For Deacon Dana McCarthy of St. Vincent de Paul Parish in Wildwood, a weekend retreat spent with his wife, Diane, in prayer and reflection was the perfect ending to a hectic week. Making the weekend even more meaningful was the topic of the retreat – “On the Road to Emmaus: From Being Good People to Becoming Great Disciples” – based on the Gospel of Luke 24:13-35.
Pictured: Keynote speaker, Missionary Oblates of Mary Immaculate, Father Daniel Renaud
“For the past eight years, I have led a Bible study at my parish,” Deacon McCarthy said. “We have been taking our time working through the Bible. This week we began studying Luke 24, which includes the passage about the road of Emmaus. I don’t think of this as a coincidence. I see it as a blessing.”
The McCarthy’s were among 24 couples participating in the couples retreat, sponsored by the Deacon’s Council of the Diocese of Orlando, April 24-26, at the San Pedro Spiritual Development Center. The keynote speaker was Congregation of the Missionary Oblates of Mary Immaculate Father Daniel Renaud, former director of Campus Ministry St. Paul University in Ottawa, Ontario, Canada. Today, Father Renaud speaks throughout the United States and Canada and continues to minister as a chaplain at St. Paul University.
Deacon David Gray, director of permanent diaconate for Diocese of Orlando, said the theme of the retreat was selected to help deacons and their wives experience a greater bond in their vocation and ministry.
“In the walk of Emmaus, we see the two disciples walking along the road with Christ,” Deacon Gray said. “What if the disciples were husband and wife? For deacons, we have a lot of challenges in life, a lot of challenges in our ministry. When we can share those challenges with our wives, then we find Christ together in that walk.”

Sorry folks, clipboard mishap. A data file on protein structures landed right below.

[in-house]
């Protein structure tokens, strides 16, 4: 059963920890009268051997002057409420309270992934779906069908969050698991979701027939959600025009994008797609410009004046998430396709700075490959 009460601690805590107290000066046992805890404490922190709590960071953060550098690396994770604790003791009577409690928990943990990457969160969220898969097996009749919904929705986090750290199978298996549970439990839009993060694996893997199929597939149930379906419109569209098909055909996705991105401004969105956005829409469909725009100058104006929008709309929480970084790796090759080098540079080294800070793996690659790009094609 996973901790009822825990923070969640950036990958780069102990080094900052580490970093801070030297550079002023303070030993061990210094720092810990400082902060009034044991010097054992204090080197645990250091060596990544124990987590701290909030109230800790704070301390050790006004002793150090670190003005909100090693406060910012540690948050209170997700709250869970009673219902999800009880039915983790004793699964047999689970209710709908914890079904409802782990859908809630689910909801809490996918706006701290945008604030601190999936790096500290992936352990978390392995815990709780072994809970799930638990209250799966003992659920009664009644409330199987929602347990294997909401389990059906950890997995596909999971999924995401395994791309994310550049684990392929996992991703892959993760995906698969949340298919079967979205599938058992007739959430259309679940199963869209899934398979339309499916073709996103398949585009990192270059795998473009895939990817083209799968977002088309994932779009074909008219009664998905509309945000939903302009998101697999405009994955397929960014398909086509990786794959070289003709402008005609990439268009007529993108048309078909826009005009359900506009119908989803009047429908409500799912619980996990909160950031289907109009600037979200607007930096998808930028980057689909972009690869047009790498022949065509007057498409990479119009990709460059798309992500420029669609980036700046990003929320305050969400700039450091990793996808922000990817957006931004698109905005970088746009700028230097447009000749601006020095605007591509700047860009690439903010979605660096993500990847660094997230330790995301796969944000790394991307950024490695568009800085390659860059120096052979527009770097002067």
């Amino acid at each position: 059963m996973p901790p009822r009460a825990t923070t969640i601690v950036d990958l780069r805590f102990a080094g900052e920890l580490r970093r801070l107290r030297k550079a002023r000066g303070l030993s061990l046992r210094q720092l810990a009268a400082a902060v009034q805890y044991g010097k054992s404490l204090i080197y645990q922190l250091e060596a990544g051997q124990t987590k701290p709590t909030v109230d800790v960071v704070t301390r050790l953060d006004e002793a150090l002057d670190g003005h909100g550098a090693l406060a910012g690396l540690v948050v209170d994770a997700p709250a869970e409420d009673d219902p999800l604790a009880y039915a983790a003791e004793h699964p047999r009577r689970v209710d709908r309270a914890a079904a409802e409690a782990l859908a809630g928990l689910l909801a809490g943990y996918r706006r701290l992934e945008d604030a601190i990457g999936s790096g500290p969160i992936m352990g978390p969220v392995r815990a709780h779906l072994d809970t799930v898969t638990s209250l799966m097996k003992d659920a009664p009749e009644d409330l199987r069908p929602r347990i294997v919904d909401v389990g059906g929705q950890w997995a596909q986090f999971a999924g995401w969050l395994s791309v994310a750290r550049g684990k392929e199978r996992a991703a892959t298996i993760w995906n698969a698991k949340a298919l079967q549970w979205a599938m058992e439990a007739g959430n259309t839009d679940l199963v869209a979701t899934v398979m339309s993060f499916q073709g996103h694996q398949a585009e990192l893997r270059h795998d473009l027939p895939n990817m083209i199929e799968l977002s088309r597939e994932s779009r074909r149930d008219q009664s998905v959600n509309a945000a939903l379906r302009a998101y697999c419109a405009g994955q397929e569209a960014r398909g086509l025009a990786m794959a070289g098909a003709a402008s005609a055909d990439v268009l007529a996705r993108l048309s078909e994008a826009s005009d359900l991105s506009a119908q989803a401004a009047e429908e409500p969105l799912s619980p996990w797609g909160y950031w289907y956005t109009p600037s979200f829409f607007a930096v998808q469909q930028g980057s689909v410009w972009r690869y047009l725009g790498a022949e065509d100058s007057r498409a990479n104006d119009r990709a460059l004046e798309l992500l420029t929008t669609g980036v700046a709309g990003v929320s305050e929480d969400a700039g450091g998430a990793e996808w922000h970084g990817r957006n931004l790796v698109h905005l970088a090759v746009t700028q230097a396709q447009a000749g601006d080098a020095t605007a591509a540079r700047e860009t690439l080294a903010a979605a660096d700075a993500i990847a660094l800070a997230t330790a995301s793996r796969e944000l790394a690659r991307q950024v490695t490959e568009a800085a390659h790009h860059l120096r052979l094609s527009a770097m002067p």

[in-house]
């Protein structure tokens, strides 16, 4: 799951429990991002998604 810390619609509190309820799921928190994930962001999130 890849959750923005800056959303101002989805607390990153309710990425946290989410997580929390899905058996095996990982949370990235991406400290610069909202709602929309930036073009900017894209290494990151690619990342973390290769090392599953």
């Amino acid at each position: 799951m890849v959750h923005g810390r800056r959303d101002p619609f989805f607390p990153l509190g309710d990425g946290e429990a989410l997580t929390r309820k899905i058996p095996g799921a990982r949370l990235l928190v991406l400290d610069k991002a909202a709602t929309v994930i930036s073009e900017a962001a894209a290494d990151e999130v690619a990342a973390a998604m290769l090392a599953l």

“I thought it was a wonderful idea that the second disciple on the road to Emmaus was quite likely a woman, that they were a couple,” said Deacon McCarthy. “You could see it had a tremendous impact on all of the couples.”
The retreat featured a series of small talks from Father Renaud, followed by time of private meditation, prayer and sharing as husband and wife. In one talk, “Breaking the Word: Mystical Presence,” Father Renaud urged the participants to truly immerse themselves in Scripture, to become part of the text.
The Bible is a written work of art,” he said. “It is so powerful and deep that we will never exhaust its richness and wisdom. Each time you read it, you will feel it, you will experience it. Each time you pray it, you will experience something different.”
Diane said that the small group discussions helped the couples bond with each other.
“Everyone at the retreat seemed to be in sync with everyone else,” Diane said. “There was a real feeling of family and community. It seemed as if everybody was walking the same road. I don’t think there was a person there who wasn’t helped and wasn’t filled with the spirit.”